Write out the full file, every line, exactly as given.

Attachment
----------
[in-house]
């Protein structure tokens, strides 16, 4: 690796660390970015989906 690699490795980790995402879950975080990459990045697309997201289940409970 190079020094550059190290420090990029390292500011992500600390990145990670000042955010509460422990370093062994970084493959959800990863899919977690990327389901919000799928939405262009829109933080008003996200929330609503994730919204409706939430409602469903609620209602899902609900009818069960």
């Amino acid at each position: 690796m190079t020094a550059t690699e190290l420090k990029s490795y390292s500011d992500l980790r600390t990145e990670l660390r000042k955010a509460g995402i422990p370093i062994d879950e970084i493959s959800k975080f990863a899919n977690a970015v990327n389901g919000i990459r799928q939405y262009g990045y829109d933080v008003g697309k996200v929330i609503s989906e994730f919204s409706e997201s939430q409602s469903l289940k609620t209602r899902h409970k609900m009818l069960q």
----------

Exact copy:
[in-house]
């Protein structure tokens, strides 16, 4: 690796660390970015989906 690699490795980790995402879950975080990459990045697309997201289940409970 190079020094550059190290420090990029390292500011992500600390990145990670000042955010509460422990370093062994970084493959959800990863899919977690990327389901919000799928939405262009829109933080008003996200929330609503994730919204409706939430409602469903609620209602899902609900009818069960």
């Amino acid at each position: 690796m190079t020094a550059t690699e190290l420090k990029s490795y390292s500011d992500l980790r600390t990145e990670l660390r000042k955010a509460g995402i422990p370093i062994d879950e970084i493959s959800k975080f990863a899919n977690a970015v990327n389901g919000i990459r799928q939405y262009g990045y829109d933080v008003g697309k996200v929330i609503s989906e994730f919204s409706e997201s939430q409602s469903l289940k609620t209602r899902h409970k609900m009818l069960q």